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I am having trouble in converting the latitude and longitude values into android esri arcGIS map Point. Here's my code to get latitude and longitude values from GPS coordinates:

LocationManager lm;
String towers;
double lat;
double longi;
TextView txt;

            lm = (LocationManager) getSystemService(Context.LOCATION_SERVICE);
            Criteria crit = new Criteria();
            towers = lm.getBestProvider(crit, false);
            Location location = lm.getLastKnownLocation(towers);

            if(location != null)
            {
                lat = location.getLatitude();
                longi = location.getLongitude();
            }

now I have the latitude and longitude values. Now all I need is to convert these values into valid esri arcGIS MapPoint. Can anyone help me?

Thanks in advance.

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4 Answers

Yes, it is possible. But you don't use the locationmanager in ArcGis.

ArcGIS has the predefined method like LocationListener, that is: OnStatusChangedListener.

See the below code for converting location latitude and longitude into esri arcGIS MapPoint.

     mMapView.setOnStatusChangedListener(new OnStatusChangedListener() {

            /**
             * 
             */
      private static final long serialVersionUID = 1L;

      public void onStatusChanged(Object source, STATUS status) {
      if (source == mMapView && status == STATUS.INITIALIZED) {
      LocationService ls = mMapView.getLocationService();
      ls.setAutoPan(false);
      ls.setLocationListener(new LocationListener() {

      boolean locationChanged = false;

      // Zooms to the current location when first GPS fix
      // arrives.
      public void onLocationChanged(Location loc) {
      if (!locationChanged) {
      locationChanged = true;
      double locy = loc.getLatitude();
      double locx = loc.getLongitude();
      Point wgspoint = new Point(locx, locy);
      Point mapPoint = (Point) GeometryEngine.project(wgspoint,  

      SpatialReference.create(4326),

      mMapView.getSpatialReference());

      Unit mapUnit = mMapView.getSpatialReference().getUnit();
      double zoomWidth = Unit.convertUnits(

      SEARCH_RADIUS, Unit.create(LinearUnit.Code.MILE_US), mapUnit);
      Envelope zoomExtent = new Envelope(mapPoint, zoomWidth, zoomWidth);

      mMapView.setExtent(zoomExtent);

      GraphicsLayer gLayer = new GraphicsLayer();
      PictureMarkerSymbol symbol = new     
      PictureMarkerSymbol(getResources().getDrawable(R.drawable.twiz_car_red));
      Graphic graphic = new Graphic(mapPoint, symbol);
      //Graphic point=new Graphic(new Point(x, y),new    
      SimpleMarkerSymbol(Color.CYAN,20,STYLE.CIRCLE));   
      gLayer.addGraphic(graphic);
      mMapView .addLayer(gLayer);

         }
      }

      public void onProviderDisabled(String arg0) {

            }
      public void onProviderEnabled(String arg0) {
            }

      public void onStatusChanged(String arg0, int arg1,
      Bundle arg2) {

         }
        });
      ls.start();

     }
   }
});
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Assuming you're using the ESRI Android API? If so, create a graphics layer on your map. Then create a point object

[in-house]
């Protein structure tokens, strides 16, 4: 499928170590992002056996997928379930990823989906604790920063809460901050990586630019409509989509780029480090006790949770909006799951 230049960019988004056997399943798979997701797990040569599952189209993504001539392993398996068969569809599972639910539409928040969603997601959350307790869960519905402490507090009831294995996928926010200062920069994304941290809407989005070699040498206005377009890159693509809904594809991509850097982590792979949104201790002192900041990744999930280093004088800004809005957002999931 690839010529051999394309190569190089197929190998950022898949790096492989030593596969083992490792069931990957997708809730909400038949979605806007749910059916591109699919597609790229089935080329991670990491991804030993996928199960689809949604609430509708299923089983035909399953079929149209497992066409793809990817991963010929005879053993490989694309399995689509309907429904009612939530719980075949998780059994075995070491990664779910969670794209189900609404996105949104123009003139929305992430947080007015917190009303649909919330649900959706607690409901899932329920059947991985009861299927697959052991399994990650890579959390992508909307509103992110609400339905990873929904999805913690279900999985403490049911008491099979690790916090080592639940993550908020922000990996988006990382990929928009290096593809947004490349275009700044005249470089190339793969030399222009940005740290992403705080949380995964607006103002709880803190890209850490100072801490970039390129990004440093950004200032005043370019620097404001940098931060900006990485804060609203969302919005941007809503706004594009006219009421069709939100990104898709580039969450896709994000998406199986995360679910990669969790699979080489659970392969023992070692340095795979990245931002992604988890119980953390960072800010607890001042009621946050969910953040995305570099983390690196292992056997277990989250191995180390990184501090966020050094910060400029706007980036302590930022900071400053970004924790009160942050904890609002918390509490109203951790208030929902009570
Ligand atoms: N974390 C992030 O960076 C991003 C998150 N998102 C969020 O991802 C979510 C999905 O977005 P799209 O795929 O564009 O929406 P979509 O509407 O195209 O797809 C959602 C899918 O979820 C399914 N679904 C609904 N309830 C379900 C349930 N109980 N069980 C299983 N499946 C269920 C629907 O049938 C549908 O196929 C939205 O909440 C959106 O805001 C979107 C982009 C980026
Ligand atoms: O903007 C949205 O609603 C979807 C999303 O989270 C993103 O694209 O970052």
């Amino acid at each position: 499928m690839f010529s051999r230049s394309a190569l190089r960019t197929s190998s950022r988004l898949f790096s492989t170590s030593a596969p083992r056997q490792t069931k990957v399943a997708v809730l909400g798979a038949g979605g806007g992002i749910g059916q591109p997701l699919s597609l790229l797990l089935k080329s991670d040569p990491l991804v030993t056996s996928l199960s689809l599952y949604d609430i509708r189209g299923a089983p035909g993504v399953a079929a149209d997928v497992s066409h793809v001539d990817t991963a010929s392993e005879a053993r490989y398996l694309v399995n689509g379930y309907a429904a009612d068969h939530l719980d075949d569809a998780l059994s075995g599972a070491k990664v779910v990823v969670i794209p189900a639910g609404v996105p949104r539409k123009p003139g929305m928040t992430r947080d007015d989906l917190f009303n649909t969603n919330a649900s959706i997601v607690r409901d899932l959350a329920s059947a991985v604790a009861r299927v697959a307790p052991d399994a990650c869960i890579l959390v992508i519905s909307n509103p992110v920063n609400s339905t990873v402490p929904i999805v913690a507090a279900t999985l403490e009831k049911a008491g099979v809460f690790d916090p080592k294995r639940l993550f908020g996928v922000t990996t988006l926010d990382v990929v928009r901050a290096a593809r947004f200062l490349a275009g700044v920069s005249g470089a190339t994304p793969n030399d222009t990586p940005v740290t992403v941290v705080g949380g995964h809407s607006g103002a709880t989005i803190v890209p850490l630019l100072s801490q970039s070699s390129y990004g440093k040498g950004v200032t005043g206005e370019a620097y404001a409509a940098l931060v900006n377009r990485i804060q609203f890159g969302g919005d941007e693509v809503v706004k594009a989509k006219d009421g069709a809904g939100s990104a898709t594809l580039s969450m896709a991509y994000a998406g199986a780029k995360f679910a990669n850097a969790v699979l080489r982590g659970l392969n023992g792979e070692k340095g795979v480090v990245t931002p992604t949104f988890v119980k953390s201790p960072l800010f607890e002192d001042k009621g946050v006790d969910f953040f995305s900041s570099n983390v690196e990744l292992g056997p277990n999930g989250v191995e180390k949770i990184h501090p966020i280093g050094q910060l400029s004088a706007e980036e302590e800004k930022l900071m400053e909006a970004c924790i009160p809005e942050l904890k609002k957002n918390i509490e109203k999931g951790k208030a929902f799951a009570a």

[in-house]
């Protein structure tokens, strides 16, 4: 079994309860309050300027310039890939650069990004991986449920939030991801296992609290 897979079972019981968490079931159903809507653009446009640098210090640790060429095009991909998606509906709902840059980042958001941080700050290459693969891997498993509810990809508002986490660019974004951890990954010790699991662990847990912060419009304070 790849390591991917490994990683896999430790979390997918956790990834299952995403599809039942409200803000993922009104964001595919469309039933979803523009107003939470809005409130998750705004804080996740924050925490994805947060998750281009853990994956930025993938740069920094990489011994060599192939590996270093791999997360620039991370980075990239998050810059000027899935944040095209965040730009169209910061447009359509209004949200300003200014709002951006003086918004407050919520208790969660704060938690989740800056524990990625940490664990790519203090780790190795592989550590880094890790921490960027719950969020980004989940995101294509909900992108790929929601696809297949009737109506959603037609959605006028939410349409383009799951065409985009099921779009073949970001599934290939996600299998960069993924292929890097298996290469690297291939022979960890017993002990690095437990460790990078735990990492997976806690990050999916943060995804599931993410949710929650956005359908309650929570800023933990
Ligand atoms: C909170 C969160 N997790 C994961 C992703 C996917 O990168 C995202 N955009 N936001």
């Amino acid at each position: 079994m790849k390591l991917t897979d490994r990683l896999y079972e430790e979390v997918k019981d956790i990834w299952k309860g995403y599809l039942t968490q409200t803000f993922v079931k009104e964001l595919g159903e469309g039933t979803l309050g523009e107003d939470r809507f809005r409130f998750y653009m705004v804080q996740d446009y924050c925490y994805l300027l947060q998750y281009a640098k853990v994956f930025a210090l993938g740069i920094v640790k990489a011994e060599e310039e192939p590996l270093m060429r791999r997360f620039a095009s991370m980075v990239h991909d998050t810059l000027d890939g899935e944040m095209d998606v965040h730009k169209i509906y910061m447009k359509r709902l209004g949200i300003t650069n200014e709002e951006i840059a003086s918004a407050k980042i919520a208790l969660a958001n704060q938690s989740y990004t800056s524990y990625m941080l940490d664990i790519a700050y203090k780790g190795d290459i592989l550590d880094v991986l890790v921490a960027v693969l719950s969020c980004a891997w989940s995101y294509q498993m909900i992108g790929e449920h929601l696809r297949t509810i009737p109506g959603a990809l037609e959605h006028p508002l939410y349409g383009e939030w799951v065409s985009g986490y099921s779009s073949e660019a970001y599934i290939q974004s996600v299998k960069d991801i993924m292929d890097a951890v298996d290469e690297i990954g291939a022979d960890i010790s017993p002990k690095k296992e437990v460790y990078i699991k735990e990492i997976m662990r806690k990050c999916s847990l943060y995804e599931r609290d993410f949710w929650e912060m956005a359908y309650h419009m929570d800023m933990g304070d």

com.esri.core.geometry.Point
Point myPoint = new Point();

then set the x/y values:

myPoint.setX(longi);
myPoint.setY(lat);

then add myPoint to the graphics object.

http://help.arcgis.com/en/arcgismobile/10.0/apis/android/api/index.html

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Disclaimer: I'm not an expert in this, but want to try to help. :)

There is now an ArcGIS Stack Exchange site. There's more information being added all the time and is a nice consolidated resource compared to what is out there disbursed on the interwebs.

For frameworks, I recommend GeoTools for Android.

As an aside, QGIS for Android is an interesting project from Marco Bernasocchi which you may find helpful as a reference.

Hope you can find what you're looking for!

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I've borrowed some code from here

private Point ToGeographic(Point pnt)
{
    double mercatorX_lon = pnt.getX();
    double mercatorY_lat = pnt.getY();
    if (Math.abs(mercatorX_lon) < 180 && Math.abs(mercatorY_lat) < 90)
        return pnt;

    if ((Math.abs(mercatorX_lon) > 20037508.3427892) || (Math.abs(mercatorY_lat) > 20037508.3427892))
        return pnt;

    double x = mercatorX_lon;
    double y = mercatorY_lat;
    double num3 = x / 6378137.0;
    double num4 = num3 * 57.295779513082323;
    double num5 = Math.floor((double)((num4 + 180.0) / 360.0));
    double num6 = num4 - (num5 * 360.0);
    double num7 = 1.5707963267948966 - (2.0 * Math.atan(Math.exp((-1.0 * y) / 6378137.0)));
    mercatorX_lon = num6;
    mercatorY_lat = num7 * 57.295779513082323;
    return new Point(mercatorX_lon, mercatorY_lat);
}

private Point ToWebMercator(Point pnt)
{
    double mercatorX_lon = pnt.getX();
    double mercatorY_lat = pnt.getY();
    if ((Math.abs(mercatorX_lon) > 180 || Math.abs(mercatorY_lat) > 90))
        return pnt;

    double num = mercatorX_lon * 0.017453292519943295;
    double x = 6378137.0 * num;
    double a = mercatorY_lat * 0.017453292519943295;

    mercatorX_lon = x;
    mercatorY_lat = 3189068.5 * Math.log((1.0 + Math.sin(a)) / (1.0 - Math.sin(a)));
    return new Point(mercatorX_lon, mercatorY_lat);
}

I make no claims of efficiency, but it's a starting point at least.

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